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Radical History Review 89 (2004) 248-250



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Notes on Contributors

Arturo Arias is director of Latin American studies at the University of Redlands. Cowriter for the film screenplay El Norte (1984), his most recent novel, Rattlesnake, appeared in English with Curbstone Press in 2003. In 2000, he published The Rigoberta Menchú Controversy dealing with the polemic about Menchú's testimonial. He is the former president of the Latin American Studies Association (LASA).
John Beck works on twentieth-century U.S. literature, culture, and intellectual history. He is the author of Writing the Radical Center: William Carlos Williams, John Dewey, and American Cultural Politics (2001) and a number of articles on aspects of contemporary U.S. fiction and visual culture.
John D. Blanco is an assistant professor of literatures of the Americas at the University of California, San Diego. His essays on nineteenth- and twentieth-century late-colonial and anticolonial Philippine and Latin American writers have appeared in Budhi, Kritika Kultura, and American Studies Asia. He has also translated the book Divergent Modernities: Culture and Politics in Nineteenth-Century Latin America, by Julio Ramos (2001).
Carlos E. Bojórquez Urzaiz is a professor at the Universidad Autónoma de Yucatán. His research focuses on Cuban migration to Mexico, with an emphasis on the thought of José Martí. He is an anthropologist and holds a PhD in history. He teaches courses on Latin American history. His publications include La emigración cubana en Yucatán 1869-1898 (2000) and The Memories of the Conference for the Balance of the World, 8 vols., coedited with Héctor Hernandez (2003).
Aimee Carrillo Rowe is an assistant professor of rhetoric at the University of Iowa. Her recent work appears in Feminist Media Studies and Poroi.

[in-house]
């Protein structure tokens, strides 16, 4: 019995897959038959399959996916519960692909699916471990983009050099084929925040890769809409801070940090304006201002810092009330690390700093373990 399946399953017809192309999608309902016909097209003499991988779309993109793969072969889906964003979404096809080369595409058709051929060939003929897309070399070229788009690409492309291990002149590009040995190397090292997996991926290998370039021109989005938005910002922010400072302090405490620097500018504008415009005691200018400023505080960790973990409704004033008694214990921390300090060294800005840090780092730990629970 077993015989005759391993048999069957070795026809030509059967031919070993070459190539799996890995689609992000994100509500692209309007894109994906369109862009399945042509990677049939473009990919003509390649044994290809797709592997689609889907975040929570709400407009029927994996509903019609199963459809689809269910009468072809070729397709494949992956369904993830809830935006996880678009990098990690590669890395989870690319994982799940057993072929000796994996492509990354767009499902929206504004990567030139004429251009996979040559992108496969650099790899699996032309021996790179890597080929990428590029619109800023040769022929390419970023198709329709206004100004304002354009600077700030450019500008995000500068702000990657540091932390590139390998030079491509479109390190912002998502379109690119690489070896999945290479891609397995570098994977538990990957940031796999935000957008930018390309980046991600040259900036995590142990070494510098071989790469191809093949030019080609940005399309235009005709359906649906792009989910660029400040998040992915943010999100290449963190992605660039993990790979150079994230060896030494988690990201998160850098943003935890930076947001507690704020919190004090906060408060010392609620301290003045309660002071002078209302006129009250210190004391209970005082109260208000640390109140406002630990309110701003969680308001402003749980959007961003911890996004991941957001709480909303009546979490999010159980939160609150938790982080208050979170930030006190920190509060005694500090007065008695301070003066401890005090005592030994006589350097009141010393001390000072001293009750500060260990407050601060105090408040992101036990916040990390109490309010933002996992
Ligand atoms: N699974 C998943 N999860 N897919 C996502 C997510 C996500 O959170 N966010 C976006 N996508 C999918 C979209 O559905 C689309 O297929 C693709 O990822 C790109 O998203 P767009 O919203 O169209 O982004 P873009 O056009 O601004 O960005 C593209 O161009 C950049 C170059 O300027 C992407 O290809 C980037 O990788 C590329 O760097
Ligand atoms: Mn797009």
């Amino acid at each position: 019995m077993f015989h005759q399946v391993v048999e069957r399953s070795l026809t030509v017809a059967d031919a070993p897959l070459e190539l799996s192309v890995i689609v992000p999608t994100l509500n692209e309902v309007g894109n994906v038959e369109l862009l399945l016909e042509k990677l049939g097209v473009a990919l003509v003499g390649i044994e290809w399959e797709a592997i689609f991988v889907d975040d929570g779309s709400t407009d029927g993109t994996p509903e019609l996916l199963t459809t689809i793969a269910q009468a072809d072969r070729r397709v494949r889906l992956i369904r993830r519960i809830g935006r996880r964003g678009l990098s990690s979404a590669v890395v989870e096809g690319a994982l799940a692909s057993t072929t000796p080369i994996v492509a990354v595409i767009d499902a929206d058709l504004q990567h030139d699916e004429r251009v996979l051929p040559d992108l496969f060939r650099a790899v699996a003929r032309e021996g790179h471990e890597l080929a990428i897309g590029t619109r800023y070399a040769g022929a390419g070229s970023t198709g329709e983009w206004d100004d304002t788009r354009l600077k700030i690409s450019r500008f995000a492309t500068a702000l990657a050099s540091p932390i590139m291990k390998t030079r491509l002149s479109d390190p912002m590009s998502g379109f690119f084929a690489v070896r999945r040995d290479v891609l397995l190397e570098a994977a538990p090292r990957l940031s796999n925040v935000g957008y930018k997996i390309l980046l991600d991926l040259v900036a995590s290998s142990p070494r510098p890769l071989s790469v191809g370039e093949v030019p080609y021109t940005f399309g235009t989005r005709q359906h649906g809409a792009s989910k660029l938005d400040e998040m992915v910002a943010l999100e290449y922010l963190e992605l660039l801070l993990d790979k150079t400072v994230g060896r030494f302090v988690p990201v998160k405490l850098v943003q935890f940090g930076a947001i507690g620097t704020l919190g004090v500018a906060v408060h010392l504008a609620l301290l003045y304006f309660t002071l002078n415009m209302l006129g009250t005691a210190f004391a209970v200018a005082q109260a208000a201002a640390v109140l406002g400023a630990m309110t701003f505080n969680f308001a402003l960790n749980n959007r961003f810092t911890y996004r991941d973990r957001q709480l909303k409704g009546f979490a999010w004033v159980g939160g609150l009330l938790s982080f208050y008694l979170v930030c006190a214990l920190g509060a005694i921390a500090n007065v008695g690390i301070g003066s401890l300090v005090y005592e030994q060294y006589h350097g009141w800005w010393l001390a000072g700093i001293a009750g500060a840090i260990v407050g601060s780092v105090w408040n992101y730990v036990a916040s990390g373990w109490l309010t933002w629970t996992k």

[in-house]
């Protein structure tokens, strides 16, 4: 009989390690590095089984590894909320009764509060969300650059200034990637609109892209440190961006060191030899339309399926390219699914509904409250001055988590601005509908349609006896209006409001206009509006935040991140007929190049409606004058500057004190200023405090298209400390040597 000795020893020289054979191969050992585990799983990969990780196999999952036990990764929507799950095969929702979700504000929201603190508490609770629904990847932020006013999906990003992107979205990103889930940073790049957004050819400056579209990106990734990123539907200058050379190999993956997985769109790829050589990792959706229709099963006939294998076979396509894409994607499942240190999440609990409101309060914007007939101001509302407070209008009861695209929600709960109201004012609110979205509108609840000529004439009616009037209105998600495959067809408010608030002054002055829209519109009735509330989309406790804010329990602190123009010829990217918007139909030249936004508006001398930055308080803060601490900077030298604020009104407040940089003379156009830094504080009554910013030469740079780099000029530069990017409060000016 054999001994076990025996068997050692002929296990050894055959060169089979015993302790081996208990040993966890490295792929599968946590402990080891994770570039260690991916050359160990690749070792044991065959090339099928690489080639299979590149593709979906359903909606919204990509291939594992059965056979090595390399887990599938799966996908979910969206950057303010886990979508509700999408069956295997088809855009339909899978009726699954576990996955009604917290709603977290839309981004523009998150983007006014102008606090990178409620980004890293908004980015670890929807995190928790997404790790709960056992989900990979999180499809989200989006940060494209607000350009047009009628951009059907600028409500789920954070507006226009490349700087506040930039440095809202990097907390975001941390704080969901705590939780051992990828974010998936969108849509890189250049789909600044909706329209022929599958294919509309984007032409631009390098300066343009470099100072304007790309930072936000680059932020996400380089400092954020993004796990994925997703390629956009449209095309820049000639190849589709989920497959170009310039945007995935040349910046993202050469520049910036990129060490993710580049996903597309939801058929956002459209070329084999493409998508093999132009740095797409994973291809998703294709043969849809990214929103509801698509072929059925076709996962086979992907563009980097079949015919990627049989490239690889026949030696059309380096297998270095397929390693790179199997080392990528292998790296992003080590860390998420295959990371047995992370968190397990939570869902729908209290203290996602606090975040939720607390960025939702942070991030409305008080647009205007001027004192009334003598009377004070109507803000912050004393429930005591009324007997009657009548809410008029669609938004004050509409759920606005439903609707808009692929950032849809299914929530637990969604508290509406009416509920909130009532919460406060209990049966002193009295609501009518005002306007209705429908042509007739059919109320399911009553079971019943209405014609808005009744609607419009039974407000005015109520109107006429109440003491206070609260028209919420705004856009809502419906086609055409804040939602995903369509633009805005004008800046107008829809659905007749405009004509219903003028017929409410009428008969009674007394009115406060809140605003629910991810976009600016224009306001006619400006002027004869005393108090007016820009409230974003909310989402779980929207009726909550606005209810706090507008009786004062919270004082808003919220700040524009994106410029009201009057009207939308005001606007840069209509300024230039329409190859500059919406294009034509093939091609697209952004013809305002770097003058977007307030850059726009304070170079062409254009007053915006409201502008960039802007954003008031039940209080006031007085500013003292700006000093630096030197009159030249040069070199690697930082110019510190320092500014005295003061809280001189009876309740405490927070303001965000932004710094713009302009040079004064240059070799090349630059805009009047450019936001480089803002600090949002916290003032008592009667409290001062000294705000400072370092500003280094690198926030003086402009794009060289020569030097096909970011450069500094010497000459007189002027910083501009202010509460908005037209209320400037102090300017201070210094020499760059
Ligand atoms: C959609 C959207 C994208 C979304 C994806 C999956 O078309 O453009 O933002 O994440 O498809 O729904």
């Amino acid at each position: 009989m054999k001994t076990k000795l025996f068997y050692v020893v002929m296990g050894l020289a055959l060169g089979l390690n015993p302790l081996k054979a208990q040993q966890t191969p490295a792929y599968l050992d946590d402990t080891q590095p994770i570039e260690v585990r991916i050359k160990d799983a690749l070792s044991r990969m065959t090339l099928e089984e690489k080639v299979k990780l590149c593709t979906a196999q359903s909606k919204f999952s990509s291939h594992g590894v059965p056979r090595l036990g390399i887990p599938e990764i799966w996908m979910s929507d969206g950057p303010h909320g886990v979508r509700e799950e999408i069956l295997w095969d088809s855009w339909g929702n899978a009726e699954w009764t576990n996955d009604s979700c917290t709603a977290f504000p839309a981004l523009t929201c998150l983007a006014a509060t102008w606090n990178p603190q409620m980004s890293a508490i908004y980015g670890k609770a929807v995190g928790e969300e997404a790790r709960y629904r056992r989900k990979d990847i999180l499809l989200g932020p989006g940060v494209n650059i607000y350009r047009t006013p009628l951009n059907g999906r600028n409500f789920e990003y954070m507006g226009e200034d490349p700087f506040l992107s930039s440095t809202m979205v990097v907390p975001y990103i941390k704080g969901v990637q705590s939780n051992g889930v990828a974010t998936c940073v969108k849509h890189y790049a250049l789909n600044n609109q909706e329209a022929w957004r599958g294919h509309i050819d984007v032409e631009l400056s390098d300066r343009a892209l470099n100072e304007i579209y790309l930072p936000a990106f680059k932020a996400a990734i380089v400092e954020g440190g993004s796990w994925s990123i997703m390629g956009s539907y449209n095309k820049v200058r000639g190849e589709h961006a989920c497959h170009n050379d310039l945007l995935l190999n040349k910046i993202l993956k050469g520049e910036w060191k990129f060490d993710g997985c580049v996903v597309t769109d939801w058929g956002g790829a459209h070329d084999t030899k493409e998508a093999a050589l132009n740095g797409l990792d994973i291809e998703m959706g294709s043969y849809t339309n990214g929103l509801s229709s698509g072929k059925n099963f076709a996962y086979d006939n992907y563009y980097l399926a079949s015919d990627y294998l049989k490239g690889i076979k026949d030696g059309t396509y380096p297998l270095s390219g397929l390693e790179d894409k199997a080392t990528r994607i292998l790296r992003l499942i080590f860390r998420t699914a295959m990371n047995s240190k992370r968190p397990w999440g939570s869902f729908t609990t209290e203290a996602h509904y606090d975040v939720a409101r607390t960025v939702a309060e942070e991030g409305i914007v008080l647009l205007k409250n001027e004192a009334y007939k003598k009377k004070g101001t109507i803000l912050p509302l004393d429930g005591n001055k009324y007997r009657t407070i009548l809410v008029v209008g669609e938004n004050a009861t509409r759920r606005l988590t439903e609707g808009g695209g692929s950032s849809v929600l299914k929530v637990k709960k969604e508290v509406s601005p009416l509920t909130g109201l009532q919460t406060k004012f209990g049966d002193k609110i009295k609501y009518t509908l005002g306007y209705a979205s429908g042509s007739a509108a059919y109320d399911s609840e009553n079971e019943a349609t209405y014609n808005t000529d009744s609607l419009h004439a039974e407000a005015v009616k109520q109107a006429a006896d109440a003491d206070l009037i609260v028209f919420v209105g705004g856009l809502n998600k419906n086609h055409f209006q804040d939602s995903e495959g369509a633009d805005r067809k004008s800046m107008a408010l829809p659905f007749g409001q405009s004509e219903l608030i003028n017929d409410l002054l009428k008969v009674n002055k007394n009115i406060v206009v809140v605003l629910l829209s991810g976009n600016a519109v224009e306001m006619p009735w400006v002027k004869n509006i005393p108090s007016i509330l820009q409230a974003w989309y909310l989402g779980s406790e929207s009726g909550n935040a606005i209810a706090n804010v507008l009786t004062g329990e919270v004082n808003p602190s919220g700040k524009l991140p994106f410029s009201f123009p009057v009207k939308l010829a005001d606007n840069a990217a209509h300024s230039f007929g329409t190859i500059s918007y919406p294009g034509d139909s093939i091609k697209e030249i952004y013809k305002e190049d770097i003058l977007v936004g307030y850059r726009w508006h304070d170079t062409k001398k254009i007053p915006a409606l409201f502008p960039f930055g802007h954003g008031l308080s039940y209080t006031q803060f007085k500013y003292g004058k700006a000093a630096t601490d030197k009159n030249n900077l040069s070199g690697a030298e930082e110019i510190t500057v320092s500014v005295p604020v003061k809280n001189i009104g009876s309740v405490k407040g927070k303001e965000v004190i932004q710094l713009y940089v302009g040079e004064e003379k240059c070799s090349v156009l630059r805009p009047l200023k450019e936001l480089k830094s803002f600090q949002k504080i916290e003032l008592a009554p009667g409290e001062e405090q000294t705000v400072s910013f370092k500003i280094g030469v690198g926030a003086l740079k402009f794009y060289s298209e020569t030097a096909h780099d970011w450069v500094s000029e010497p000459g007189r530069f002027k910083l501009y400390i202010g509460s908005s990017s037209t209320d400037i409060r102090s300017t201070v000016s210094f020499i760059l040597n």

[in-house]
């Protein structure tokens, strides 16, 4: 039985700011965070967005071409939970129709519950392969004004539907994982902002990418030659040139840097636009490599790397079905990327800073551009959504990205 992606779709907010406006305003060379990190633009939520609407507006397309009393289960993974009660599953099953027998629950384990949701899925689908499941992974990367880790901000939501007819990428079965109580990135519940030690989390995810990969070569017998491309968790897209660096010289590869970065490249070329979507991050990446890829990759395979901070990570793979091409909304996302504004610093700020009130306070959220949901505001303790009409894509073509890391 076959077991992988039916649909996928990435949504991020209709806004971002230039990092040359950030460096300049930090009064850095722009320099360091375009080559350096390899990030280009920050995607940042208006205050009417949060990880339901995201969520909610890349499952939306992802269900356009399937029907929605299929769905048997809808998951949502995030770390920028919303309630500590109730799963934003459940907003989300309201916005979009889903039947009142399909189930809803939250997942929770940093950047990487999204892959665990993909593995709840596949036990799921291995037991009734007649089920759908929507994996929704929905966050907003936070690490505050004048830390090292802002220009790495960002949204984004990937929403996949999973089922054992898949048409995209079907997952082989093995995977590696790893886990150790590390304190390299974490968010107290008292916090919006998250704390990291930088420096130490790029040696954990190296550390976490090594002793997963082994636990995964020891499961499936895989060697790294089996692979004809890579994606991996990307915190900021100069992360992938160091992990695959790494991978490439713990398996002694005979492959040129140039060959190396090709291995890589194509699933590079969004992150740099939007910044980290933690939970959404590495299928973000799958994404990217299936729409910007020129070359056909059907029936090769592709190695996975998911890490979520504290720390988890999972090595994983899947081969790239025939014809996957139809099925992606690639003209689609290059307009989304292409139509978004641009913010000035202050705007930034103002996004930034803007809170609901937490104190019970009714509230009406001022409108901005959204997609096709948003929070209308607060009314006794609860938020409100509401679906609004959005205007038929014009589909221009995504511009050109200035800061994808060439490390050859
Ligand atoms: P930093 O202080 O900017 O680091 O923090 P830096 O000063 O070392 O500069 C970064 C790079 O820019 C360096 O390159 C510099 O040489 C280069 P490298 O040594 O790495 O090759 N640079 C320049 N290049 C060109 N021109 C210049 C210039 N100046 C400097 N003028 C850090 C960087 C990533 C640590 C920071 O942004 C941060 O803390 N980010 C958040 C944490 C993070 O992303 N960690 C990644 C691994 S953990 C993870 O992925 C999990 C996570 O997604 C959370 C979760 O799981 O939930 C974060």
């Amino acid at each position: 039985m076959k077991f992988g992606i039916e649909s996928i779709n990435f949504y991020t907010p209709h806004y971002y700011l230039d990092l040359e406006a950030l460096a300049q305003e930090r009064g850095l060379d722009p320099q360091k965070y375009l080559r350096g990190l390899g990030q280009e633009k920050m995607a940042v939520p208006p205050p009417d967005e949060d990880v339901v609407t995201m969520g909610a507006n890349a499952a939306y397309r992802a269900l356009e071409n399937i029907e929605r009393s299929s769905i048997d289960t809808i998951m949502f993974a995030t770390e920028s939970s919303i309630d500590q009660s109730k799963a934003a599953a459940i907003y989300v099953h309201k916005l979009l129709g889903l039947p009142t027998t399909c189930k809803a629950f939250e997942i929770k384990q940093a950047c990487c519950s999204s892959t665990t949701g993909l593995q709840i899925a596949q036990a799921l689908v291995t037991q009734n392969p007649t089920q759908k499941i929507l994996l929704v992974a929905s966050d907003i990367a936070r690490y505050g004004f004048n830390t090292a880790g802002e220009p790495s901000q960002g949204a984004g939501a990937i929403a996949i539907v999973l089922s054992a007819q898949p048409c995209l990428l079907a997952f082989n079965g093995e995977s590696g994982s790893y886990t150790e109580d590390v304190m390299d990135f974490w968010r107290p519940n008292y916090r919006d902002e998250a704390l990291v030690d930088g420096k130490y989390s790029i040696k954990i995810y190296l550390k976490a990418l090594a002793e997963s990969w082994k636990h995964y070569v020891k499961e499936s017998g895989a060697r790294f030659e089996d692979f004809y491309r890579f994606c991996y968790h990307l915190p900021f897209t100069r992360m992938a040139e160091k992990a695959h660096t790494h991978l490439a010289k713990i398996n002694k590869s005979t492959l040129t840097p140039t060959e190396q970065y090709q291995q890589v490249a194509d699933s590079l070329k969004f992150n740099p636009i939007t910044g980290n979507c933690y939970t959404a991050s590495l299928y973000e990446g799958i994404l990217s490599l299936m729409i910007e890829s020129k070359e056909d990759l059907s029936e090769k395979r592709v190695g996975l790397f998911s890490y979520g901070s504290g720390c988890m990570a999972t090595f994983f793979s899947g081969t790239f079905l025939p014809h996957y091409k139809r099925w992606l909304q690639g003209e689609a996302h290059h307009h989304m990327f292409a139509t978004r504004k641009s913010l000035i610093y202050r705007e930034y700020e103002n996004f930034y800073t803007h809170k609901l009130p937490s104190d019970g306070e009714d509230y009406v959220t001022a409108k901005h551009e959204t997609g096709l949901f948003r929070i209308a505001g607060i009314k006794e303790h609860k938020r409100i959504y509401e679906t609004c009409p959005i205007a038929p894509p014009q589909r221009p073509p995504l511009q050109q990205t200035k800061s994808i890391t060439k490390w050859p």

Ian Christopher Fletcher teaches history at Georgia State University in Atlanta. He is a member of the Radical History Review editorial collective.
Néstor García Canclini is the director of the Urban Culture Studies Program at Universidad Autónoma Metropolitana in Mexico City. He has taught at the University of Texas, Austin; Duke and Stanford universities; Universidad de Barcelona; Universidad de Buenos Aires; and Universidad de São Paulo. He has been awarded a Guggenheim scholarship and the Premio Casa de las Américas. His most important works are Consumers and Citizens (2001), Hybrid Cultures (1995), and The Imagined Globalization (forthcoming).
Paul Giles is a reader in American literature and director of the Rothermere American Institute at Oxford University. His most recent books are Transatlantic Insurrections: British Culture and the Formation of American Literature, 1730-1860 (2001), and Virtual Americas: Transnational Fictions and the Transatlantic Imaginary (2002).
Salah D. Hassan is an assistant professor in the Department of English at Michigan State University. He has published in, among other journals, Social Text, New Formations, and Research in African Literatures. He is the associate editor of CR: The New Centennial Review and serves on the editorial committee of Middle East Report. He is currently working on a book that deals with Palestine and postcolonial theory. [End Page 248]
Martín Hopenhayn is a social development researcher for the United Nations' Economic Commission for Latin America and the Caribbean (CEPAL) in Santiago, Chile. He is the author of numerous books and articles related to the crisis of development paradigms, the modernity and postmodernity debate within center-periphery relations, and the cultural impact of globalization and neoliberalism in Latin America.
Aisha Khan is currently an associate professor of anthropology in the Department of Anthropology at New York University. Her research interests include New World diasporas, postcolonial societies, and the construction of identities, particularly racial, religious, and ethnic. She has conducted ethnographic research among the Garifuna (Black Carib) in Honduras and, for almost two decades, ethnographic and archival research among Indians in Trinidad.
R. J. Lambrose will be hosting a "cold war cruise" in the Caribbean aboard the SS Playa Girón this summer. George W. Bush has promised air support at every stop.
Ian Lekus completed his dissertation, "Queer and Present Dangers: Homosexuality and American Antiwar Activism during the Vietnam Era," in the Duke University Department of History in 2003...

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Additional Information

ISSN
1534-1453
Print ISSN
0163-6545
Pages
pp. 248-250
Launched on MUSE
2004-06-18
Open Access
No
Archive Status
Archived 2004
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